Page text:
Friday, 22 August 2008

Singapore National Piano Competition 2007: Quarter & Semi Finals / Part One


The biennial National Piano and Violin Competition (5 to 15 December 2007), organised by the National Arts Council, has come and gone. As expected, it generated loads of interest among music students and teachers here, not to mention rekindled the unspoken rivalry between our two very successful music education institutions – the Yong Siew Toh Conservatory and the Nanyang Academy of Fine Arts.

The number of entries almost equalled that of the previous competition in 2005, with 274 entries in all four age categories (Junior, Intermediate, Senior and Artist). The pianists outnumbered the violinists by 2 to 1. With such figures, one should be mightily heartened. However having attended parts of the quarter- and semi-final rounds of the Piano Competition and witnessed no less than 88 would-be pianists, I am left with mixed feelings.

The reason was this: the standard of playing was wildly variable, and one had to sit through a parade of mediocrities and no-talents before encountering someone with genuine ability to communicate. I was not even on a lookout for future Abigail Sins or Jonathan Shins, overwhelming local talents; even modestly endowed beings were hard to come by.

For example, what possessed one individual to make mincemeat of Bardarszewska’s A Maiden’s Prayer? The maiden in question could have filed for outrage of modesty, such was this wanton assault to the senses. When the young man was stopped and asked to play the fourth piece of his sorry excuse of a programme, he did not know where to begin. So ended his five minutes of infamy, next…
The piano jurors (from L to R):
Mary Wu (Hong Kong), Paul Pollei (USA) and Roberto Plano (Italy)

The tedium continued and it was a great credit to the jury, an august panel of Paul Pollei, Mary Wu and Roberto Plano, that they gave every participant ample time to prove themselves … or hang themselves. They needn’t have, but they did so, with infinite patience and forbearance.

There was also an issue with kids with special needs who performed. Two years ago, the hearing-impaired Azariah Tan distinguished with his plucky and ultimately musical performance of Beethoven’s Pathetique Sonata. He had since gone on to give a highly credible solo recital and joined the ranks of the Yong Siew Toh Conservatory. Bravo! This year, I heard two students with learning disabilities perform; they were terrible. They had no iota of musicality and struggled in vain to even register the notes. The poor boy even lost his way getting off the stage, and ironically, received three rounds of applause, more than any other participant. There is a place for these acts of courage too shine (such as the Performers Festival, organised by the Singapore Music Teachers Association), but surely not our national music competition. What were their teachers thinking?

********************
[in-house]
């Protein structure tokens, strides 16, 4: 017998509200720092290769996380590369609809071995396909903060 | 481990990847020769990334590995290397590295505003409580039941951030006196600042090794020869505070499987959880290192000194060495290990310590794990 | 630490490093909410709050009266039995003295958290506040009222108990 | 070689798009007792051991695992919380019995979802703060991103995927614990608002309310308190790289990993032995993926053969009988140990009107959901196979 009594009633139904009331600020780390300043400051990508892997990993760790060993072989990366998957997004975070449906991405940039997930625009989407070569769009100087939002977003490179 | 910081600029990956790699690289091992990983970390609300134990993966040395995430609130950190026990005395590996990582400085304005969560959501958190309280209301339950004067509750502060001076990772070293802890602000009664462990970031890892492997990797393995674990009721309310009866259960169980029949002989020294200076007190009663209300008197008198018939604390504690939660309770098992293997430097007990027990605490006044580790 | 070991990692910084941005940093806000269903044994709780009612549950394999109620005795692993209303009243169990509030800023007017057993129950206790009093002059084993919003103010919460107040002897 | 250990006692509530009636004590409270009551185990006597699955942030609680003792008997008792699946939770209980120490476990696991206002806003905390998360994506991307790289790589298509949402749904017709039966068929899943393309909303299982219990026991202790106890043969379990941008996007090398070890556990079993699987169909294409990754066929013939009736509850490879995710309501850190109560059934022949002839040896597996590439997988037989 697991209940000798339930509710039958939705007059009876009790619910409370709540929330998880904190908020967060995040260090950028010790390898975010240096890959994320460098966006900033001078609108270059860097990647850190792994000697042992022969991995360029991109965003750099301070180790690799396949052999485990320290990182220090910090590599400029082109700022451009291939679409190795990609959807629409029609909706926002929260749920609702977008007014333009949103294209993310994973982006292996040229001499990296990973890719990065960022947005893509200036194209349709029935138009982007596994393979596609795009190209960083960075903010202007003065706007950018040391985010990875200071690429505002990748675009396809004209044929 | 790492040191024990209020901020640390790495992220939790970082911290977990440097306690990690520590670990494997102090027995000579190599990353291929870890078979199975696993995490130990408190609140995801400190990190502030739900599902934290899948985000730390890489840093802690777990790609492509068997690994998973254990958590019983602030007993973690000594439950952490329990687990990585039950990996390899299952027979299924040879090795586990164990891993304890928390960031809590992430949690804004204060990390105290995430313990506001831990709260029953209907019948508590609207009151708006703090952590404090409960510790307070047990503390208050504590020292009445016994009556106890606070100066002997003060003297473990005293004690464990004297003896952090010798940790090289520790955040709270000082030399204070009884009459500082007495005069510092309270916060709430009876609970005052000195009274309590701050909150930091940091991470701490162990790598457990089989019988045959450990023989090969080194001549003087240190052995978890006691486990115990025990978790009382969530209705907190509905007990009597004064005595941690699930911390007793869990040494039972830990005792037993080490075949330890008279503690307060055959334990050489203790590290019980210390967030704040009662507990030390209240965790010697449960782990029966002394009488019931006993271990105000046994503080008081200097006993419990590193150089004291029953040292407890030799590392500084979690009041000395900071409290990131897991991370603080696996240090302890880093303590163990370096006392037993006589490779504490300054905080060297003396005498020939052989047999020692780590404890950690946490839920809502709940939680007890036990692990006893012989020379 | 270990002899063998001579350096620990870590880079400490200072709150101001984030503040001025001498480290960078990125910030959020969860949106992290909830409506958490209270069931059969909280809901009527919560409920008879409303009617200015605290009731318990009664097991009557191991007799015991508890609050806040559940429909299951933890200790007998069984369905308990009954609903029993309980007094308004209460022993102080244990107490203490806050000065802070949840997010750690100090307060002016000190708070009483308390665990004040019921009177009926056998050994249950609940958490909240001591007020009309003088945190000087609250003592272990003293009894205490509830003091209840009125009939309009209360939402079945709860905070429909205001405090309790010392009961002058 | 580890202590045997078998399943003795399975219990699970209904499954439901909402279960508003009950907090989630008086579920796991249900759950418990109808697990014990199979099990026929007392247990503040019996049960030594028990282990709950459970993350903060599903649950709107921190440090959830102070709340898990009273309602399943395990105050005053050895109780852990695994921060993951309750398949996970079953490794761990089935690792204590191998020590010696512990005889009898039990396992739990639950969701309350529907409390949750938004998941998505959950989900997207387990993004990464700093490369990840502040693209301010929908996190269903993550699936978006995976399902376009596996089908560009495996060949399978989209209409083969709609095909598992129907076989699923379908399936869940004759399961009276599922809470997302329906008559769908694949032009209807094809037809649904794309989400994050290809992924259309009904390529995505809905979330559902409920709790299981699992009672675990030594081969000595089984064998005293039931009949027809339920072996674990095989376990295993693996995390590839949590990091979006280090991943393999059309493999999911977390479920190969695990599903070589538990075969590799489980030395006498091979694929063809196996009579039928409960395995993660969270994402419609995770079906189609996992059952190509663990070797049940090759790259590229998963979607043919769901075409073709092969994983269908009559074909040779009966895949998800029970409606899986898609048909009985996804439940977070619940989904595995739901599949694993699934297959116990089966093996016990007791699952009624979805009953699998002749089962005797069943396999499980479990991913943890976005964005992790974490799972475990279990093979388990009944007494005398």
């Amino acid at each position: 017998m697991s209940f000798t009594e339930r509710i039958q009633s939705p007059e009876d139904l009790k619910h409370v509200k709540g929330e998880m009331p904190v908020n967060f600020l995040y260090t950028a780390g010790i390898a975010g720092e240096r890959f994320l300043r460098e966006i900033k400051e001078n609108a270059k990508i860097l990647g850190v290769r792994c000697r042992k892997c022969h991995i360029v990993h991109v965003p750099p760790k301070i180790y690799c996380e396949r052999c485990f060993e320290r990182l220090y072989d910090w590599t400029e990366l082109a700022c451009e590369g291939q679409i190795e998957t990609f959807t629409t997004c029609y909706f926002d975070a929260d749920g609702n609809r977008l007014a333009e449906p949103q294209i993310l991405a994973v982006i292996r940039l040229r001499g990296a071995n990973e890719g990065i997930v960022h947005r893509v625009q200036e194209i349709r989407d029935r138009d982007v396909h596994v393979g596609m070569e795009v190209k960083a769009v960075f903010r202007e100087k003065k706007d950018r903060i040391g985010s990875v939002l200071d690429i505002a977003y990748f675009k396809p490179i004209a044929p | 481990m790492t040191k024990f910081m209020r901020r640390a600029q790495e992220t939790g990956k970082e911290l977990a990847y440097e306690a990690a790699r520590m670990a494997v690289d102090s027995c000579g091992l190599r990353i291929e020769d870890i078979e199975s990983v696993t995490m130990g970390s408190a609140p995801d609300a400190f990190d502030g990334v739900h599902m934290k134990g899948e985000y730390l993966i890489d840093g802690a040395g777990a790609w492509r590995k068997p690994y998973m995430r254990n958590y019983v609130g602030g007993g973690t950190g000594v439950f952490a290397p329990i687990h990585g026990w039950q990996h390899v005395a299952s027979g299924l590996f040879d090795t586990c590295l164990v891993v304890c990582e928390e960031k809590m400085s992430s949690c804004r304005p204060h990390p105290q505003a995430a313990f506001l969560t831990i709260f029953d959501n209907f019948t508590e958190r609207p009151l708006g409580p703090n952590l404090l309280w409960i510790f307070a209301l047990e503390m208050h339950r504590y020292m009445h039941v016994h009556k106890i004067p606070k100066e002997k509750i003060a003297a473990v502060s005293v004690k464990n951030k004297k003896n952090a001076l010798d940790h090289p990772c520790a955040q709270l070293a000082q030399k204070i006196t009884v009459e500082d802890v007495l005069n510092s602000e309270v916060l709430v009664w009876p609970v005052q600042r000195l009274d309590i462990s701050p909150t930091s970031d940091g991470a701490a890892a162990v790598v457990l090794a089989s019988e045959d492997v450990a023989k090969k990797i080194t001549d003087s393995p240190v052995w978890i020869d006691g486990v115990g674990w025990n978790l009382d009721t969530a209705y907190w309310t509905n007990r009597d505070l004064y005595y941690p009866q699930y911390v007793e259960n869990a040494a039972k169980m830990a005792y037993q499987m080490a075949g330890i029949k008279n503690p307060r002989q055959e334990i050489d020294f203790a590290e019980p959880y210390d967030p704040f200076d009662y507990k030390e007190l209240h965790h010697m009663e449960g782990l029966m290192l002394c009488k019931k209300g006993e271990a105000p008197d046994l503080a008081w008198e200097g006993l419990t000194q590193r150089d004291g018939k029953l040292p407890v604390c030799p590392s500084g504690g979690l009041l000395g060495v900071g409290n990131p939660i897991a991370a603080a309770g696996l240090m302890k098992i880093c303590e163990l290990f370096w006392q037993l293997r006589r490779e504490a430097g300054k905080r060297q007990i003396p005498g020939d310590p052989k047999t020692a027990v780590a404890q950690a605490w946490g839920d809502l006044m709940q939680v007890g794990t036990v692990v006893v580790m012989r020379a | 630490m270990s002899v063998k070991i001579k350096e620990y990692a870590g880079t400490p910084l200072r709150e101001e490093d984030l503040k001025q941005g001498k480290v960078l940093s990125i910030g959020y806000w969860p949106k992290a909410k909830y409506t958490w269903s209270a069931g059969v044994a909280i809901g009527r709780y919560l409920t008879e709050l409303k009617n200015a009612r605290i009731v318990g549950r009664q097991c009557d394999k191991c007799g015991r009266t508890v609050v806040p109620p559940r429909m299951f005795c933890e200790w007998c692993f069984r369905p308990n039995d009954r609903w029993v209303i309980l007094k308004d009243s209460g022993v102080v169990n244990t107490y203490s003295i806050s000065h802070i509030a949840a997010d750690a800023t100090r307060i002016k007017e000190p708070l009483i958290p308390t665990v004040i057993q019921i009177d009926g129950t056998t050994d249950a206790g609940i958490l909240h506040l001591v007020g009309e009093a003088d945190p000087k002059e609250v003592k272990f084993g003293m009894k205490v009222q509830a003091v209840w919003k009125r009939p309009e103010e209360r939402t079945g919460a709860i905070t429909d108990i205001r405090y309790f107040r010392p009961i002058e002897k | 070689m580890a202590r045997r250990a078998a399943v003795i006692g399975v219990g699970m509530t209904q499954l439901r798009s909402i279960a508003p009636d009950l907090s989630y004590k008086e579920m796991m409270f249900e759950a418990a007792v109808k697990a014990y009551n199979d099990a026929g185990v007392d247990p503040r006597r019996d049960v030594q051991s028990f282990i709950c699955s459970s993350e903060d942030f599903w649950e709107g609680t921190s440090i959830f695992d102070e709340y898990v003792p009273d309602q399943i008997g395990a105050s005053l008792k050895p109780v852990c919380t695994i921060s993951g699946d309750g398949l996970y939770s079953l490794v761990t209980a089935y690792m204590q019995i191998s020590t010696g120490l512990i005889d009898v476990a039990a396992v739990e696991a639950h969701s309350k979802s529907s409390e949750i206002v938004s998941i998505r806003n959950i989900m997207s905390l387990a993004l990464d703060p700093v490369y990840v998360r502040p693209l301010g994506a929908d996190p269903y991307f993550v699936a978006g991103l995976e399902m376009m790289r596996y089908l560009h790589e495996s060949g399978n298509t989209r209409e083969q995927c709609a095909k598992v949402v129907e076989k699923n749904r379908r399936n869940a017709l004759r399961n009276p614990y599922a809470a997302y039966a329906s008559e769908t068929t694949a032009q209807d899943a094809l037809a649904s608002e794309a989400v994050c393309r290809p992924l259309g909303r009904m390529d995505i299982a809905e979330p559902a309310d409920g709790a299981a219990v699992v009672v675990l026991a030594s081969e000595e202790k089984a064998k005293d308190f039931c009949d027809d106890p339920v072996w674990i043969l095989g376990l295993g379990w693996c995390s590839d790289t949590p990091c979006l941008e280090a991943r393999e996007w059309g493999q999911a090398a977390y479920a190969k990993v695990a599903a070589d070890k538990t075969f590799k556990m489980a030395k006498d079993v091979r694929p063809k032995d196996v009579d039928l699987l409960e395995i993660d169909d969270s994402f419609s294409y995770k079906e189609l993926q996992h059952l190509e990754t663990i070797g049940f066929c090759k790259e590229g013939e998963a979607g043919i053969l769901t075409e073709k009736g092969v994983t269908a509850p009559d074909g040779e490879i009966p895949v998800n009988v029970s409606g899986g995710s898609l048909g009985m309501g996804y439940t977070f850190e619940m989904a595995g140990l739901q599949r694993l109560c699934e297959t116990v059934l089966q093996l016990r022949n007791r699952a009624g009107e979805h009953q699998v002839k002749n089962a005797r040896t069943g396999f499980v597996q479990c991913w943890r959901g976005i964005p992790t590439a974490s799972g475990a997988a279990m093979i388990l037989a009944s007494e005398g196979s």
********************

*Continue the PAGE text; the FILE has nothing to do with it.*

The performers could fall into three classes: good, bad and misguided. The first class, the genuinely good, was desperately in short supply, but it gave me pleasure in naming them. Bearing in mind that I did not hear everyone, here goes:

Piano Junior Category:

Elysia Widjaja (No.16)
Seems very mature for her age. Her Bach Toccata in E minor (BWV.914) was fluid and showed a good understanding of counterpoint. There was genuine cantabile in Schubert’s Impromptu in G flat major, with lots of nuance and colour, and not a note out of place.

Tay Wei Ling (No.22)
Having first spotted her in 2005, I was pleased with her progress. Her Bach Prelude and Fugue in D minor (BWV.851) was confident, with the fugue a model of consistency. She kept a fine musical line throughout the first movement of Mozart’s Sonata in B flat major (K.333). Will further mature with time.

Clarence Neoh Kai Yang (No.30)

Already looks like a veteran performer, the way he is suited to the hilt. Packed a punch to Debussy’s Prélude from Pour le piano, while his Haydn Sonata No.50 in C major was fluent, crisp, and approximated a true interpretation. The slow movement of Grieg’s Sonata in E minor (Op.7) was an unusually inspired choice, with the folksy elements well brought out. Wang Yu Shi’s Sunflowers served as a well-crafted encore. Remember that dictum EGBDF: “Every good boy deserves favour”? Here was a well-deserved First Prize in the Junior category.

Nicole Ong Shu En (No.31)

Cute with a capital C! One of the younger performers, she surprised by bringing so much music out of four dances from Shostakovich’s Dances of the Dolls, when one least expected it. Lots of personality and clarity in Bach’s Prelude & Fugue in D minor (BWV.851), but made her Beethoven Bagatelle (Op.33 No.1) sound a bit too much like Shostakovich. Has a smile to melt hearts.

Jessica Tan Yu Jia (No.33)
Could have had a more beautiful tone and nuance in Mozart’s Sonata in D major (K.576) but was confident and fluent enough. Displayed sensitivity in Schubert’s Impromptu in G flat major, a full range of colours in Debussy’s Jardins sous la pluie and dexterity in the sewing machine drolleries of Shishido’s Toccata.

Erica Ngiam Hian Kim (No.72)
All dolled up to impress, and impress she did in Martinu’s waltz-like The Puppets’ Dance No.5, treating it like a true classic with lots of nice touches. Beethoven’s Sonata in G major (Op.31 No.1) is too big and ambitious a piece for her, but she will no doubt grow into it.

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